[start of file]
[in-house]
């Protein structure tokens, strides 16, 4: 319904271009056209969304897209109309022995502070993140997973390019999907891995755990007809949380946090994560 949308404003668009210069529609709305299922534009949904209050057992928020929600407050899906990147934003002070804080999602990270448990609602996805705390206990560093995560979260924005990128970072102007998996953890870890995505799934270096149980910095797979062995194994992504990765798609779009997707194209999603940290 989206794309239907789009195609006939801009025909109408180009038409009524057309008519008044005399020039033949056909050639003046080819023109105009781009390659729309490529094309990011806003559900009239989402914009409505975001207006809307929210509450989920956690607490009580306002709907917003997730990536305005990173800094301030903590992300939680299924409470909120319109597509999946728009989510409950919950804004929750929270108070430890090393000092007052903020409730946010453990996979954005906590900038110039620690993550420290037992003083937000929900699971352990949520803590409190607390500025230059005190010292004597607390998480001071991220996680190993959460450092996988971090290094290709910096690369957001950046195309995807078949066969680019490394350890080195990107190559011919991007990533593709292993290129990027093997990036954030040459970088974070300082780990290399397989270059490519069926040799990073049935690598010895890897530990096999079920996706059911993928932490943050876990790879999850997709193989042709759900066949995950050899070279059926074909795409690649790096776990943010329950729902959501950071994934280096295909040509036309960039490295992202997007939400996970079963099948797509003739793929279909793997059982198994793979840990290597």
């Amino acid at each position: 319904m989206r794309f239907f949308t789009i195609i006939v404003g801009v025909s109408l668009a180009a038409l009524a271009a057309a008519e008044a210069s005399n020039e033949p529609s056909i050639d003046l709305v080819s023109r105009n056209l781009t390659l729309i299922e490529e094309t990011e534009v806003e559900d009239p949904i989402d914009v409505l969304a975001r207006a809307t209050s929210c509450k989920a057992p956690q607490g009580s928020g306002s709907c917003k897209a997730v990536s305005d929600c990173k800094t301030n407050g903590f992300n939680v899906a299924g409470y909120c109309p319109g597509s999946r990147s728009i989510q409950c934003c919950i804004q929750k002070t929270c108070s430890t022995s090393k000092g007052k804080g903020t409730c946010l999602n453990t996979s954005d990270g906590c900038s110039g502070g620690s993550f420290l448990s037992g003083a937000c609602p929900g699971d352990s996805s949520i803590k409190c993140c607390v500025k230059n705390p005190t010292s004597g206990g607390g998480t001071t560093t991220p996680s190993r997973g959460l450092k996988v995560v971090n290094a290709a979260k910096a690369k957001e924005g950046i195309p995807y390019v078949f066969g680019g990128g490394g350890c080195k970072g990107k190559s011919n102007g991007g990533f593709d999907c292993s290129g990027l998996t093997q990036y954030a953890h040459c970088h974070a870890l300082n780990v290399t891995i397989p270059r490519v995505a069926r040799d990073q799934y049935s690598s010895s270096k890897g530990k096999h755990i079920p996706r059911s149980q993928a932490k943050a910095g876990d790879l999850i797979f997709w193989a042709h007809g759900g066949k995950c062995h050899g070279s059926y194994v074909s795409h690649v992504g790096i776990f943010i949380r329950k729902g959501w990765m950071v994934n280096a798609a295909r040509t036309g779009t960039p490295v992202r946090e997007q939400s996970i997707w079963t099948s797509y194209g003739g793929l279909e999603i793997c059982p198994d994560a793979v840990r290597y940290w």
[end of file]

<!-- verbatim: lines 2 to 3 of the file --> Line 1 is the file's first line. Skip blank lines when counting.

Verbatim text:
């Protein structure tokens, strides 16, 4: 319904271009056209969304897209109309022995502070993140997973390019999907891995755990007809949380946090994560 949308404003668009210069529609709305299922534009949904209050057992928020929600407050899906990147934003002070804080999602990270448990609602996805705390206990560093995560979260924005990128970072102007998996953890870890995505799934270096149980910095797979062995194994992504990765798609779009997707194209999603940290 989206794309239907789009195609006939801009025909109408180009038409009524057309008519008044005399020039033949056909050639003046080819023109105009781009390659729309490529094309990011806003559900009239989402914009409505975001207006809307929210509450989920956690607490009580306002709907917003997730990536305005990173800094301030903590992300939680299924409470909120319109597509999946728009989510409950919950804004929750929270108070430890090393000092007052903020409730946010453990996979954005906590900038110039620690993550420290037992003083937000929900699971352990949520803590409190607390500025230059005190010292004597607390998480001071991220996680190993959460450092996988971090290094290709910096690369957001950046195309995807078949066969680019490394350890080195990107190559011919991007990533593709292993290129990027093997990036954030040459970088974070300082780990290399397989270059490519069926040799990073049935690598010895890897530990096999079920996706059911993928932490943050876990790879999850997709193989042709759900066949995950050899070279059926074909795409690649790096776990943010329950729902959501950071994934280096295909040509036309960039490295992202997007939400996970079963099948797509003739793929279909793997059982198994793979840990290597």
């Amino acid at each position: 319904m989206r794309f239907f949308t789009i195609i006939v404003g801009v025909s109408l668009a180009a038409l009524a271009a057309a008519e008044a210069s005399n020039e033949p529609s056909i050639d003046l709305v080819s023109r105009n056209l781009t390659l729309i299922e490529e094309t990011e534009v806003e559900d009239p949904i989402d914009v409505l969304a975001r207006a809307t209050s929210c509450k989920a057992p956690q607490g009580s928020g306002s709907c917003k897209a997730v990536s305005d929600c990173k800094t301030n407050g903590f992300n939680v899906a299924g409470y909120c109309p319109g597509s999946r990147s728009i989510q409950c934003c919950i804004q929750k002070t929270c108070s430890t022995s090393k000092g007052k804080g903020t409730c946010l999602n453990t996979s954005d990270g906590c900038s110039g502070g620690s993550f420290l448990s037992g003083a937000c609602p929900g699971d352990s996805s949520i803590k409190c993140c607390v500025k230059n705390p005190t010292s004597g206990g607390g998480t001071t560093t991220p996680s190993r997973g959460l450092k996988v995560v971090n290094a290709a979260k910096a690369k957001e924005g950046i195309p995807y390019v078949f066969g680019g990128g490394g350890c080195k970072g990107k190559s011919n102007g991007g990533f593709d999907c292993s290129g990027l998996t093997q990036y954030a953890h040459c970088h974070a870890l300082n780990v290399t891995i397989p270059r490519v995505a069926r040799d990073q799934y049935s690598s010895s270096k890897g530990k096999h755990i079920p996706r059911s149980q993928a932490k943050a910095g876990d790879l999850i797979f997709w193989a042709h007809g759900g066949k995950c062995h050899g070279s059926y194994v074909s795409h690649v992504g790096i776990f943010i949380r329950k729902g959501w990765m950071v994934n280096a798609a295909r040509t036309g779009t960039p490295v992202r946090e997007q939400s996970i997707w079963t099948s797509y194209g003739g793929l279909e999603i793997c059982p198994d994560a793979v840990r290597y940290w």